June 7, 2019
Meet the McGraw interns for 2019
Each summer, the Max McGraw Wildlife Foundation welcomes college students who are planning careers in the outdoors – wildlife and fisheries management or outdoor recreation.

While at McGraw, these interns gain exposure to all aspects of their chosen fields, from guiding fishing trips and clay shooting outings to scientific research and dog training.

This year’s interns at the Shooting Sports Center and Fisheries come from Kansas State University, the University of Wisconsin – Stevens Point, and for the first time, Northern Michigan University.

Here are some brief introductions.

Lack of horseshoe crabs threatens bird migration
By Jon Hurdle/The New York Times
Photo by Florida Fish and Wildlife/flickr
On a recent spring day at a remote New Jersey beach, hundreds of shorebirds flapped frantically beneath a net trapping them on the sand. Dozens of volunteers rushed to disentangle the birds and place them gently in covered crates.

On a nearby sand dune, teams of scientists and volunteers attached metal leg bands, plastic tags and tiny radio transmitters to birds of three species. They were weighed and measured, and then released.

The operation is part of an annual “catch” of migratory shorebirds that stop on the beaches of the Delaware Bay, a globally important bird habitat, to gorge on the eggs of spawning horseshoe crabs. The stopover strengthens the birds for the long-distance migration to the Canadian Arctic, their breeding grounds, from as far away as southern Chile.

With fresh information on the birds’ weight and health, the scientists will be able to judge whether these species are getting enough food to reach their breeding grounds, and whether their populations are stable.

They destroyed
a dam, and
the river rebounded
By Paul Rogers/Mercury News
Photo by Jim Milbury/flickr
Four years ago, construction crews with huge jackhammers tore apart a 10-story concrete dam in the wooded canyons of the Carmel River, between the Big Sur hills and the beachfront town of Carmel, Calif..

The destruction of the San Clemente Dam, which had blocked the river since 1921, remains the largest dam removal project in California history. It’s still early, but one of the main goals of the project seems to be on track: The river is becoming wilder, and struggling fish populations are rebounding.

“We don’t want to do the touchdown dance yet, but so far things are looking good,” said Tommy Williams, a biologist with the National Oceanic and Atmospheric Administration, who has monitored the Carmel River’s recovery. “It’s just amazing how fast these systems come back. Everything is playing out like we thought.”

Urban wastelands are a surprising ‘paradise’ for bees
By Brandon Keim/Anthropocene
Photo by Elliott Plack/flickr
A growing appreciation of how bees can thrive in urban environments has led many city dwellers to protect their habitat. Pollinator gardens are a regular feature of neighborhoods and schools; parks and nature sanctuaries are managed with bees in mind. Yet one potentially bee-rich environ still receives relatively little attention: urban wastelands.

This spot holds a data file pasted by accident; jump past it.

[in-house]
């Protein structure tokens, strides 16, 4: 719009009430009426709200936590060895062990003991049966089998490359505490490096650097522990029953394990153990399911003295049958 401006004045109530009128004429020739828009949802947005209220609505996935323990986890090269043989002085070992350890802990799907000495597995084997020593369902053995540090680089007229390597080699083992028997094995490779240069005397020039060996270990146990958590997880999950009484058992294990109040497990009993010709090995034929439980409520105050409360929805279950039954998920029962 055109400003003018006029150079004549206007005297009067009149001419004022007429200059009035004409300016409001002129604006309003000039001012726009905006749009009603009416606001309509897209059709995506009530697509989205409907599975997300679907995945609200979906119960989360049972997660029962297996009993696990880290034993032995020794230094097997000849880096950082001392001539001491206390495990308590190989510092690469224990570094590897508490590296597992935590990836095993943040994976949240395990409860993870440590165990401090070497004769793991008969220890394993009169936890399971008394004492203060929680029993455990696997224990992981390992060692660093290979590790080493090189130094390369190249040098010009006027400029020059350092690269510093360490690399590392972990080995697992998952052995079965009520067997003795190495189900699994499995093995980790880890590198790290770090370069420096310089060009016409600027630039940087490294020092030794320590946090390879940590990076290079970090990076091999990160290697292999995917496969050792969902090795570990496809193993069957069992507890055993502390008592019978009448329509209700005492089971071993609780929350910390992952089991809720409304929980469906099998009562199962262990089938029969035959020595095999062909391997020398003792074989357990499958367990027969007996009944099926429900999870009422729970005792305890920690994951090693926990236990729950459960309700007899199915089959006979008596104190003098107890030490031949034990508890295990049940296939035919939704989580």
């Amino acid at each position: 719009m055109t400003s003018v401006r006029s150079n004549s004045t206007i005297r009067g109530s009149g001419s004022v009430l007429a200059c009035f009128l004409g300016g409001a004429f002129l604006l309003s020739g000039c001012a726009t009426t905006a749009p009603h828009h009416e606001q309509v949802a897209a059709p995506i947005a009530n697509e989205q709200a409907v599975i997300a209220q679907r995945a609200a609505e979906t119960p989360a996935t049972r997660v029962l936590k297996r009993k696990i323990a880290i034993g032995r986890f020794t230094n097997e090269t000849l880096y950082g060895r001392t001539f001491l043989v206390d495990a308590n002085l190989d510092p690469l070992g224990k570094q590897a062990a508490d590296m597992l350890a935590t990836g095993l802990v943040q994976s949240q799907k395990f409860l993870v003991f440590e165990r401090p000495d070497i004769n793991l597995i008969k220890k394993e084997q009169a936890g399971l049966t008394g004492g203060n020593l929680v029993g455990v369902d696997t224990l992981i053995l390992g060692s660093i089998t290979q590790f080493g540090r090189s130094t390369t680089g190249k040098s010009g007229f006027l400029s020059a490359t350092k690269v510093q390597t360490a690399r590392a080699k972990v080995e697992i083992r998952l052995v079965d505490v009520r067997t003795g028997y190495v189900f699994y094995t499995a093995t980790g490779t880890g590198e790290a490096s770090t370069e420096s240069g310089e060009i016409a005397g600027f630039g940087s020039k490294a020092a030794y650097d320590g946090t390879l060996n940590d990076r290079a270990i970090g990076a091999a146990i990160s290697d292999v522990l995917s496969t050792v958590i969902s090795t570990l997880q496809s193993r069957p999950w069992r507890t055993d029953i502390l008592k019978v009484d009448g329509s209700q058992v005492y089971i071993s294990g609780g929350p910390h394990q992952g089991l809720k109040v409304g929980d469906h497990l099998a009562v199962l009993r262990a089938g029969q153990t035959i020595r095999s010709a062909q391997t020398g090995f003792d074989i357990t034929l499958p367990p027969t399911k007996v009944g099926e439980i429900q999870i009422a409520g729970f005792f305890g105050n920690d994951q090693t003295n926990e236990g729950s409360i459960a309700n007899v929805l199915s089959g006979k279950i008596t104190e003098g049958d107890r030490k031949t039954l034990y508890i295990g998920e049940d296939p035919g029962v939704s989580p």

“Proper management of urban natural resources should cover both the formally managed areas and the so-called unproductive spaces, which have been undervalued,” write ecologists Lucyna Twerd and Weronika Banaszak-Cibika, both of Poland’s Kazimierz Wielki University,  in the Journal of Insect Conservation .

Twerd and Banaszak-Cibika surveyed wild bee populations in wastelands—old sand and clay mining pits, demolished factories and warehouses, grasslands once used for grazing sheep, a former military training area—around Bydgoszcz, a city of 360,000 people in northern Poland.

They counted 201 species altogether: honeybees and bumblebees, sweat bees and leaf-cutting bees, hive-dwellers and soil-dwellers, altogether representing some 42 percent of all bee species ever reported in Poland.

Get to know fabulous Horicon Marsh
By Chris Sebastian/Ducks Unlimited
Photo by Dave/flickr
Wetlands serve as natural community centers of sorts for millions of people across North America. Marshes, estuaries, shallow lakes, and other wetlands are popular recreation areas for a variety of outdoor enthusiasts. A prime example of a wetland that is treasured by people from all walks of life is southeast Wisconsin's 32,000-acre Horicon Marsh.

The largest freshwater cattail marsh in the nation, Horicon hosts more than 400,000 people annually for activities such as hunting, fishing, kayaking, bird-watching, and environmental education programs. Two-thirds of this publicly owned wetland is managed by the U.S. Fish and Wildlife Service and the remainder by the Wisconsin Department of Natural Resources.

Horicon Marsh has immense waterfowl habitat value, supporting the largest nesting population of redheads east of the Mississippi River and impressive numbers of staging Canada geese, dabbling and diving ducks, and other migratory birds in spring and fall. 

“Real conservation is hands-on, net-gain, local habitat manipulation and species management. It’s not about letting nature take its course.” 

- George Reiger

To read past McGraw Reports click here.